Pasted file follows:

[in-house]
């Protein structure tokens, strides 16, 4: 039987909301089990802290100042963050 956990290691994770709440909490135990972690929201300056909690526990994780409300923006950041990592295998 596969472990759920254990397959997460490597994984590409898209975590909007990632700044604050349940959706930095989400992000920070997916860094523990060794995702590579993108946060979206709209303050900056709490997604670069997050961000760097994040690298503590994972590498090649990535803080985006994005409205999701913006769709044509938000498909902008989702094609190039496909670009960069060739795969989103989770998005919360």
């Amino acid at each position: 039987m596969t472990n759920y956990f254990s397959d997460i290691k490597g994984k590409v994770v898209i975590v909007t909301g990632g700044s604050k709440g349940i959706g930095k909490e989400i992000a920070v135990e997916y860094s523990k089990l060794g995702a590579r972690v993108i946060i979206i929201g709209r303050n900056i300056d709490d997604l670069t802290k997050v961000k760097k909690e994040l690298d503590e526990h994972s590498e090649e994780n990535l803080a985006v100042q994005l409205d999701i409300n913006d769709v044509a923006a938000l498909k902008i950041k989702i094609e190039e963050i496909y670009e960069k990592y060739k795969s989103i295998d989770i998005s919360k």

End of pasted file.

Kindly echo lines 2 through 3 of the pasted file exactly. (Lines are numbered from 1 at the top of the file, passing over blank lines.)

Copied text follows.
């Protein structure tokens, strides 16, 4: 039987909301089990802290100042963050 956990290691994770709440909490135990972690929201300056909690526990994780409300923006950041990592295998 596969472990759920254990397959997460490597994984590409898209975590909007990632700044604050349940959706930095989400992000920070997916860094523990060794995702590579993108946060979206709209303050900056709490997604670069997050961000760097994040690298503590994972590498090649990535803080985006994005409205999701913006769709044509938000498909902008989702094609190039496909670009960069060739795969989103989770998005919360």
């Amino acid at each position: 039987m596969t472990n759920y956990f254990s397959d997460i290691k490597g994984k590409v994770v898209i975590v909007t909301g990632g700044s604050k709440g349940i959706g930095k909490e989400i992000a920070v135990e997916y860094s523990k089990l060794g995702a590579r972690v993108i946060i979206i929201g709209r303050n900056i300056d709490d997604l670069t802290k997050v961000k760097k909690e994040l690298d503590e526990h994972s590498e090649e994780n990535l803080a985006v100042q994005l409205d999701i409300n913006d769709v044509a923006a938000l498909k902008i950041k989702i094609e190039e963050i496909y670009e960069k990592y060739k795969s989103i295998d989770i998005s919360k």